… If you’re a duck!*
It is hard to get inspiration for one these blogs when all the wildlife around you is looking so soggy and bedraggled. This continuing series of depressions bringing the gloom and rain over the past week has curtailed any bird watching or nature walks I had intended to do this week.
So I thought I would turn my attention to another group of birds that live their lives in the wet stuff, and that is our wildfowl. I would suspect that after our garden birds then the common old Mallard is the next most recognisable bird to most people. Most people have sat on a river bank, or by a pond, throwing pieces of bread to the eager hordes of ducks, which seem to engage in a feeding frenzy. I must confess I do take a lot of photographs of Mallards, they are actually really interesting birds to watch, the males are of course easy to identify with their bright green heads, but have a good look at the female, they are very pretty birds. Easter may have long passed, but our waterways will soon be full of those archetypical yellow and black chicks, and the walkways full of people old enough to know better pointing and going “Awww … how cute!!”
There are plenty more ducks out there to discover, and they are another great way of learning some ID skills. They come in a variety of colours, shapes and sizes, and hybrids apart; there are not that many confusion species.
One of my favourites is the Gadwall, they are by and large sedentary, that is they spend all year on our shores, although numbers are swollen dramatically by around 17,000 wintering birds each year. The male is not the most colourful of birds, but the intricate patterns in the feathers along its flanks and neck are quite incredible. The female is a greyer version of the female mallard, but the key identifier is the orange sides to the bill.
The Shoveler is another one of those birds whose name conveniently gives you the first identification clue. These birds are equipped with oversized beaks which they use to filter the surface water for any food. The male is easily identified by its dark green head, much like the male Mallard, but the body is white with russet brown colour flanks.
One of the more common sights at Newport Wetlands is groups of Tufted Ducks, or Tufties as I like to call them. Unlike the previous ducks I have mentioned, this one dives for their food, which can make it a pain to photograph … I have come home with memory cards full of ever widening ripples and not a duck in sight! The male sports a fetching tuft of feathers on his head, and has glossy black plumage with white flanks. The female is a pleasing chocolate brown coloured bird, with the flanks a lighter brown.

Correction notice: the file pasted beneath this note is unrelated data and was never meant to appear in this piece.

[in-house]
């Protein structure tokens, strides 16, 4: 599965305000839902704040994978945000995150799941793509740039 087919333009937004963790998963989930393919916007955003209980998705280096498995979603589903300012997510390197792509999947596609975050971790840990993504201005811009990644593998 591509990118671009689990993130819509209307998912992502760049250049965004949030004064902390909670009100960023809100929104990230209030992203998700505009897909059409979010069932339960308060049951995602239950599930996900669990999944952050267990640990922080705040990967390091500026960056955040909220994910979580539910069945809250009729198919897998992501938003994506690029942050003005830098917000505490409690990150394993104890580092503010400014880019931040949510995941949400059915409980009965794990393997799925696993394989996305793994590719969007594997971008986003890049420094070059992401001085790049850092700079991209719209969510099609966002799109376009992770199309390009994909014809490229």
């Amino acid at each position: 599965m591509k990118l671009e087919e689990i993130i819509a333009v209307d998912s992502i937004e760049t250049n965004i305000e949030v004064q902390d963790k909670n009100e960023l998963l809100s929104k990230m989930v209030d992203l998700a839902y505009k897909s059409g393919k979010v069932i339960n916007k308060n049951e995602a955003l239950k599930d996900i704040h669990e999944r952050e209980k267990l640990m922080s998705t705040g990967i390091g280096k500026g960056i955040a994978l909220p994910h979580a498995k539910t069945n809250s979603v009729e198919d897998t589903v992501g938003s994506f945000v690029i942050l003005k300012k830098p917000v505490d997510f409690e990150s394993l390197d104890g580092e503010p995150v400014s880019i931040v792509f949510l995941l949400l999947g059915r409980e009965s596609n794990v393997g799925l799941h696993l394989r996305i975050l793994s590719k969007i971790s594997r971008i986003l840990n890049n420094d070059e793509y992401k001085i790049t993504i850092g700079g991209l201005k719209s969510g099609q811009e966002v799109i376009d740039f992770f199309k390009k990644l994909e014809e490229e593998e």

I have spent what some people would call an unhealthy amount of time watching and photographing ducks over the past two years, which earned the tag of “the duckman” on twitter. I used to post a daily duck picture on there, which gained a bit of a cult following. Alas you have to be careful when you have an interest in something like this, as there is always someone who wants to play the joker! That joker was our friend called Gary, who got changed in to a Donald Duck costume half way through my wedding breakfast last October! He stayed in costume until all the evening guests had arrived, and after the first dance with my wife, my second dance was the Birdy Dance with Gary! New hobbies can lead to strange places sometimes ….
*Someone who was far wiser than I in the ways of ducks pointed out to me that young ducks actually don’t like the rain as it can waterlog their feathers and leave them vulnerable, this is why they will always find shelter in a downpour.
and raises up to £500 for RSPB Cymru! To find out how he did this visit www.rspb.org.uk/wales
Despite the attempts of the weather to make them amphibian, our clock watching peregrines have been observed (Thanks Pete!) bringing food morsels to the nest on a regular basis, a sure sign that the first of their eggs has hatched! I’ve not seen any action first hand yet*, though the camera feed http://www.museumwales.ac.uk/en/peregrines/ does show a lot of sitting on the side of the nest suggestive of feeding and being rather proud of this year’s first born.
*I did venture outside for a short while, but thought that the rain on my glasses and bins was sufficient to prevent proper long-term scientific observation (That’s my excuse and I’m sticking to it!).
It’s going to be an interesting couple of days as we speculate how many eggs have hatched, as they hatch in the order that they were laid. As we don’t know how many eggs were laid, this becomes even more interesting. Perhaps we can make a judgement based on how often food is brought to the nest and how much feeding goes on. It will be a tense couple of weeks before we can see the chicks (There’s confidence!) themselves.
The jury is still out on the identity of the mystery male, if he has displaced the original, he seems to be a good step-dad, which is a relief. We hope to be back outside later this week and at the weekend for some live viewing, so come and join us in the green tent. (Note to self; check that tent floats before pitching if weather continues).